At Laurentian University in Sudbury, psychology professor Adèle Robinson is looking at the prospect of the ceremonial drinking of ayahuasca to treat eating disorders. In a study published in 2017 in the Journal of Psychoactive Drugs, Robinson and the team interviewed sixteen people with eating disorders who had used ayahuasca and found the ceremonial drinking of the psychedelic showed promise in treatment.
Robinson told the Daily Mail that in her research, the brew “really facilitates the inner healing mechanisms that can get interrupted by one’s own psychological defenses.”
How to Build a Lasting Renaissance
The psychedelic renaissance in Canada seems like it’s just getting started, but for some observers, the collapse of the burgeoning research of the 1960s hangs ominously over these new findings and frontiers.
“I see some researchers that are playing really fast and loose, and it’s scaring me,” says Petranker, who advocates in one paper for the tenets of pre-registered trials, open science, scientific rigour, and transparency to prevent a similar research collapse. “It only takes one person to cause a negative, serious adverse effect.”
While Wood says he doesn’t see current research facing the same challenges it did in the ’60s due to the growing recognition of psychedelics as viable tools for healing, he does believe harm reduction and public education will be especially important in the coming years as more and more people rediscover psychedelics, or are exposed to them for the first time.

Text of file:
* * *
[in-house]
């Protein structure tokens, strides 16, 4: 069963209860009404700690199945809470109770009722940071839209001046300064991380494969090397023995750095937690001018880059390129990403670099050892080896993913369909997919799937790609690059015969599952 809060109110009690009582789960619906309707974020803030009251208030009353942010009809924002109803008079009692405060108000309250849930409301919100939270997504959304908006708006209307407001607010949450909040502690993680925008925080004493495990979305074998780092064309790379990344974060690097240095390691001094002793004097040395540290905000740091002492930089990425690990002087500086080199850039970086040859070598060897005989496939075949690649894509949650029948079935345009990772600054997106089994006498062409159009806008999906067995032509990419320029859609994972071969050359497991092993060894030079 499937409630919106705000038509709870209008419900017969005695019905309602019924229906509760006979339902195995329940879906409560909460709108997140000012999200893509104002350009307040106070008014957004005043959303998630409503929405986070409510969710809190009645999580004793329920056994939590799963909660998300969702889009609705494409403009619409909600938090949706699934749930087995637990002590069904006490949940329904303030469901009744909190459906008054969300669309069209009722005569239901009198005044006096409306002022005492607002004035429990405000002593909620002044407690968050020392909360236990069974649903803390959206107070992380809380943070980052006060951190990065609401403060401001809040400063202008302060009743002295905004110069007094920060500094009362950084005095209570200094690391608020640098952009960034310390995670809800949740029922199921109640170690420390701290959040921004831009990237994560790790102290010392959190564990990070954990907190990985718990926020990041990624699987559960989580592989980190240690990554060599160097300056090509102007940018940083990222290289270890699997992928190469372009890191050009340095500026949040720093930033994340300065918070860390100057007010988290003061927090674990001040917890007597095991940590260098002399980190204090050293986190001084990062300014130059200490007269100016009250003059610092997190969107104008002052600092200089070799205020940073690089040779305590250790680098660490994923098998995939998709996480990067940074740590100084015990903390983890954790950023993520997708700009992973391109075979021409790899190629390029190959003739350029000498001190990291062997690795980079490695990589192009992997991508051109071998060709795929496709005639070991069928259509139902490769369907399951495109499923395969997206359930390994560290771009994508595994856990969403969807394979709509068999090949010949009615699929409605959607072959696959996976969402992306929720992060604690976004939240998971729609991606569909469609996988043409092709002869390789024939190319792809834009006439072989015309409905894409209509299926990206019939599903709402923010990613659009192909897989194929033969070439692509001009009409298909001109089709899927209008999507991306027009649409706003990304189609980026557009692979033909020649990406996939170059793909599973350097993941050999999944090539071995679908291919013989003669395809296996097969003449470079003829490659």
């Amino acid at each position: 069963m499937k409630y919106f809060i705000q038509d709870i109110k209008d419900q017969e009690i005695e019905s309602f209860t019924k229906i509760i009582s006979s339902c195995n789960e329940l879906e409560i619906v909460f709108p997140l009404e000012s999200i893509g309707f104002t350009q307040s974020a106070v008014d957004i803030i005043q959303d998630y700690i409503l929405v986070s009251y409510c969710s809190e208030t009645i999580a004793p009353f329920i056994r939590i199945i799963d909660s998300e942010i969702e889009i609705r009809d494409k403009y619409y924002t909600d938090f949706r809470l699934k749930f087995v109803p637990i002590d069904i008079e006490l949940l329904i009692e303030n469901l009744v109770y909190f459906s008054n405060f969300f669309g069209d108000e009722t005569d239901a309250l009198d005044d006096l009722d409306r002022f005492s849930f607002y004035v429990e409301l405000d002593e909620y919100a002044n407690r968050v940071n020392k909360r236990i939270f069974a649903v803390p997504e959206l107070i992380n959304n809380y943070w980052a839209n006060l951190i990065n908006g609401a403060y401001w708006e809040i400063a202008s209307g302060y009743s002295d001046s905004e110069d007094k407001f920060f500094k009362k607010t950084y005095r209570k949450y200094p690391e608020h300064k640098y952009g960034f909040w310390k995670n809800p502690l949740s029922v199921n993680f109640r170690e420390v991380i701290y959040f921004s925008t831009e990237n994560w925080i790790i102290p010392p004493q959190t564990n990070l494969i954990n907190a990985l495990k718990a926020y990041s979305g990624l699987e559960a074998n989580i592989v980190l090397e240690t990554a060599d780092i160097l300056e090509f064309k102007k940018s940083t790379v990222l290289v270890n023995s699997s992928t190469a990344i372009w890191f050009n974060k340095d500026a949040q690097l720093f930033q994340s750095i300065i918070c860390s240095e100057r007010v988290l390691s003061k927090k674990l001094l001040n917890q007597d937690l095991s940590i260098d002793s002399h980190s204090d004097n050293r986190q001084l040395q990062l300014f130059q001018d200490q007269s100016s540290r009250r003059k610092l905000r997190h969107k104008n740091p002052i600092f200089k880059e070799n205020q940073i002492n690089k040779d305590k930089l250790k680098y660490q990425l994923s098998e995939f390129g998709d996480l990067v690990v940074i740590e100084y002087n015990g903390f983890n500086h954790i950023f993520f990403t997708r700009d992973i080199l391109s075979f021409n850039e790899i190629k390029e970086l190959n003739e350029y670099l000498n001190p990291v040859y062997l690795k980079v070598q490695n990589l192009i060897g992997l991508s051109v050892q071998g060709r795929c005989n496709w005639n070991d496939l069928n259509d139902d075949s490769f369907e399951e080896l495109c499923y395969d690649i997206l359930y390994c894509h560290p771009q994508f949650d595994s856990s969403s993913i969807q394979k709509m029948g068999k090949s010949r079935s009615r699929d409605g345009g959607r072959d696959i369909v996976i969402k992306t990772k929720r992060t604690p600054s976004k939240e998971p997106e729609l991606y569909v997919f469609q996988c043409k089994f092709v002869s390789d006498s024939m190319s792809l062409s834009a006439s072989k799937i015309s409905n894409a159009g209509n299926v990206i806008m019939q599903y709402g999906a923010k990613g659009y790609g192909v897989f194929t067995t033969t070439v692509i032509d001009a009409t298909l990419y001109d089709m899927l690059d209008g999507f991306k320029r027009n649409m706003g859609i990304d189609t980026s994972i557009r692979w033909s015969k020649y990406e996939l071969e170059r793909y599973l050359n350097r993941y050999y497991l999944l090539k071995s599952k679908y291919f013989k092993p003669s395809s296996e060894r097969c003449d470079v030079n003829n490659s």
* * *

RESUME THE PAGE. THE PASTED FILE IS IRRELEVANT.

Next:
Wood says stigma around substance use research, psychedelics, and people who use drugs more generally continues to persist on university campuses, and across the country as a whole.
“The population in North America was miseducated as a result of the war on drugs approach to things, and that created a lot of stigma across society,” says Wood. “It’s just a horrible, horrible, misguided policy that led to so much harm and suffering, and obviously, it’s particularly affected minority groups for the most part.”
Haden is on the same page as Wood, adding that the cultural divides that existed in the 1960s simply aren’t as prominent today. The next step for psychedelic studies in Canada, says Haden, is to move beyond only conducting research geared toward treating specific diagnoses, and instead explore ways to improve the lives of people who are already considered ‘healthy.’
“We need to see psychedelics as not just curing specific diagnoses, but as helping healthier people to get better, to improve relationships, to allow people to improve a sense of spirituality in their lives, to bring people a sense of meaning in their lives,” says Haden.